Top end, pedigreed, registered goats go for about $500 today. I haven’t done the math, but I bet one could still pay for college by raising goats. 😉

  2. becca says:

    Very clear thinking on this post (even if the wording of the title disguised it), nice to see.
    @Jim Thomerson- even in goats, it’s more than twice as hard now.
    It took you 10 goats per semester, now it would take more like 25. Total cost at UT-Austin is now about 25k/year, or 50 goats at $500 each (so 25 goats/semester).
    Plus, the costs of feeding/watering/vet care for goats have probably also increased. Counting goats only in terms of sale price, and not net-profit after factoring in costs, is a bit questionable.
    Still, I did enjoy imagining college degrees from various places in terms of variable heights of stacks of goats.

  3. Jim Thomerson says:

    I suppose it is a family tradition. My mother went to college on proceeds of a herd of goats jointly owned with her brother. My expenses were absorbed into the ranch operations. There is good money in goats if one is totally subsidized.
    At my professional institution, Southern Illinois University at Edwardsville (one of those places with both direction and place in the title) Undergraduate tuition and fees (includes textbook rental) is $4,432.40 per semester. That’s not exactly one goat a semester more than I paid, because the 10 goat tuition did not include some fees.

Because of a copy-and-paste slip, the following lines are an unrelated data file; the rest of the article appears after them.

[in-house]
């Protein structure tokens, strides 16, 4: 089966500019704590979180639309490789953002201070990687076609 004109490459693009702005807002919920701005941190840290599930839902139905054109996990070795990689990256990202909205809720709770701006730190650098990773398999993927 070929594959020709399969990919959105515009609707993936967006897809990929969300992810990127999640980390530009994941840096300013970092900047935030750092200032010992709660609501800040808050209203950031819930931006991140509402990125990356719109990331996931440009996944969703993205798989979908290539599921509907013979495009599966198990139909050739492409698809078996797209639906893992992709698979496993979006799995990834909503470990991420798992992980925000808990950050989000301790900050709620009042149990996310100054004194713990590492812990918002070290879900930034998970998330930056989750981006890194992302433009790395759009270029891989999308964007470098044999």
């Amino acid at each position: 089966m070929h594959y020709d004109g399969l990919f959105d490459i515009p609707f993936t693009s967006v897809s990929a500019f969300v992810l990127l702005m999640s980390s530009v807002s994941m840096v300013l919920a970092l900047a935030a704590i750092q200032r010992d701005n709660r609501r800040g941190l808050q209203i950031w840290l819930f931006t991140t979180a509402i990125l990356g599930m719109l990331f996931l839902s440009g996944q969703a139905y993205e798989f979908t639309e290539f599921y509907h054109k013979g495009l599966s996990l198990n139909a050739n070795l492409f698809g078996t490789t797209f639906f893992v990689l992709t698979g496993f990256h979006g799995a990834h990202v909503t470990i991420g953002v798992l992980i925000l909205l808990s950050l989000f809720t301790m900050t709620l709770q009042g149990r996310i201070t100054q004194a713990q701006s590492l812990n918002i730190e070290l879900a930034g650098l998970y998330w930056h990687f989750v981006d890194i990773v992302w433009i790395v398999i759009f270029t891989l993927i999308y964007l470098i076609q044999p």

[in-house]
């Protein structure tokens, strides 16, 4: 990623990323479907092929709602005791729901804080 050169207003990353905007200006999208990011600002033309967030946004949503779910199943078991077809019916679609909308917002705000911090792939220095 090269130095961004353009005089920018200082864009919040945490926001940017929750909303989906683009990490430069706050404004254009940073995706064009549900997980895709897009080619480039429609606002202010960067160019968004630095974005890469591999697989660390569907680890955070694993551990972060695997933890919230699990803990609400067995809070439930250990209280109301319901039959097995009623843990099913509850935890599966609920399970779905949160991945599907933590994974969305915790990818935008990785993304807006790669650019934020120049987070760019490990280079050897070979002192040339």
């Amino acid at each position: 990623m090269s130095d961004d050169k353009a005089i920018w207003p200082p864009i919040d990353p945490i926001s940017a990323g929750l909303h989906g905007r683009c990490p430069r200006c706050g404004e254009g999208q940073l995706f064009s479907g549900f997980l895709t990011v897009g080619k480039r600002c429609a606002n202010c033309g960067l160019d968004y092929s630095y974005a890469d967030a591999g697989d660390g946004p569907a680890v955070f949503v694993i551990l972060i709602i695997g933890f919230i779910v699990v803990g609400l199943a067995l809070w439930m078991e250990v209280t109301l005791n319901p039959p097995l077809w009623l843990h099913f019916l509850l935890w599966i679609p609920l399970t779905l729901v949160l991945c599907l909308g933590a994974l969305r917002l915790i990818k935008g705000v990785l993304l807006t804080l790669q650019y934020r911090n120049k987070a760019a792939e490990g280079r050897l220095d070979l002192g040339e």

4. Misaki says:

    “Functions 1 – 4 have definite economic benefits, as Leonhardt notes.”

    While a signal that correlates to another function along all of that function’s range has value even if it’s noisy, many signals have a maximum value and their economic value cannot be assured. Variable costs to send a signal and the phenomenon of deliberately avoiding sending a signal but instead using alternate signals, mean that a given signal can have negative net economic value to society.
    This is dependent on the specifics of the situation, and it would obviously be better for a society to improve the quality of the signals that are in use. The way to do this might not be obvious to everyone:

  5. Joe Shelby says:

    There are other factors involved in a lot of these numbers, of course. For example, “Housing costs were cheaper then” – this wasn’t the GI bill so much as the single income family, which started to end in the 1970s as more women went into the work place.
    Mind you, they went into the work place not just for personal satisfaction, but also to improve their family’s standard of living including buying a better (re: bigger) house. Thus, the demand for houses (particularly larger houses) started to climb and with it, the price points all jumped to where a 2-person income became the ONLY way to afford a house in many areas.
    *Some* aspects of college prices can be attributed to the same – once the university degree became the only way to get a job that makes more than $20K out of the box, combined with the general rise in population (and NOT a rise in the number of schools), and then combine that with the over-effective marketing of some schools, even public schools (JMU, VaTech, UVA here in Virginia) and you get a huge demand that was going to increase the cost even before tax cuts and budget cuts from unconcerned conservatives (and litigious lawyers) got into the picture.

  6. nichole says:

    Also: inflation rate from 1960 to 2011 = ~651.6%
    Yale tuition: $2,300 (1960), $49,800 (2010)
    $49,800-$17,286.80=$32,513.20/17,286.80*100%=188.08% more than inflation. No wonder people go into debt to pay for it now when they didn’t have to 50 years ago.